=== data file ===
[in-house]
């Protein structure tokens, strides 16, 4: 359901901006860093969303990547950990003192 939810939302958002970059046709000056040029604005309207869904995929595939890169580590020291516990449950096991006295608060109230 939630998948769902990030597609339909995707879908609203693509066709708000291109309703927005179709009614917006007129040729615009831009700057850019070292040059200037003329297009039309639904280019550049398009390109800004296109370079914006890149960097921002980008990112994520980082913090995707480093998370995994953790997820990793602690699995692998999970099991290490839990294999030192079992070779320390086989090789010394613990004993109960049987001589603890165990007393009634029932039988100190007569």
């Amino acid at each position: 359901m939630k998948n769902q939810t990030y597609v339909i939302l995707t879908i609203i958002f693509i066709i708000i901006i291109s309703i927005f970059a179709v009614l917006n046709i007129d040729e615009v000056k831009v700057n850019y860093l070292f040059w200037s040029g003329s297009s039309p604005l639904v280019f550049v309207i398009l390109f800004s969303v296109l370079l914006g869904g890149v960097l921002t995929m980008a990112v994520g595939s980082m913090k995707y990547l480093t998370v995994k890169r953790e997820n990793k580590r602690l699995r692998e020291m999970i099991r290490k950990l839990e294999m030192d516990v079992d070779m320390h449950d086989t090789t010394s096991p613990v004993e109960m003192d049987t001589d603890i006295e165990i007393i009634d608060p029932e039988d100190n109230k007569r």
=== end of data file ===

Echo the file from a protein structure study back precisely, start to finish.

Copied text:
[in-house]
């Protein structure tokens, strides 16, 4: 359901901006860093969303990547950990003192 939810939302958002970059046709000056040029604005309207869904995929595939890169580590020291516990449950096991006295608060109230 939630998948769902990030597609339909995707879908609203693509066709708000291109309703927005179709009614917006007129040729615009831009700057850019070292040059200037003329297009039309639904280019550049398009390109800004296109370079914006890149960097921002980008990112994520980082913090995707480093998370995994953790997820990793602690699995692998999970099991290490839990294999030192079992070779320390086989090789010394613990004993109960049987001589603890165990007393009634029932039988100190007569």
């Amino acid at each position: 359901m939630k998948n769902q939810t990030y597609v339909i939302l995707t879908i609203i958002f693509i066709i708000i901006i291109s309703i927005f970059a179709v009614l917006n046709i007129d040729e615009v000056k831009v700057n850019y860093l070292f040059w200037s040029g003329s297009s039309p604005l639904v280019f550049v309207i398009l390109f800004s969303v296109l370079l914006g869904g890149v960097l921002t995929m980008a990112v994520g595939s980082m913090k995707y990547l480093t998370v995994k890169r953790e997820n990793k580590r602690l699995r692998e020291m999970i099991r290490k950990l839990e294999m030192d516990v079992d070779m320390h449950d086989t090789t010394s096991p613990v004993e109960m003192d049987t001589d603890i006295e165990i007393i009634d608060p029932e039988d100190n109230k007569r």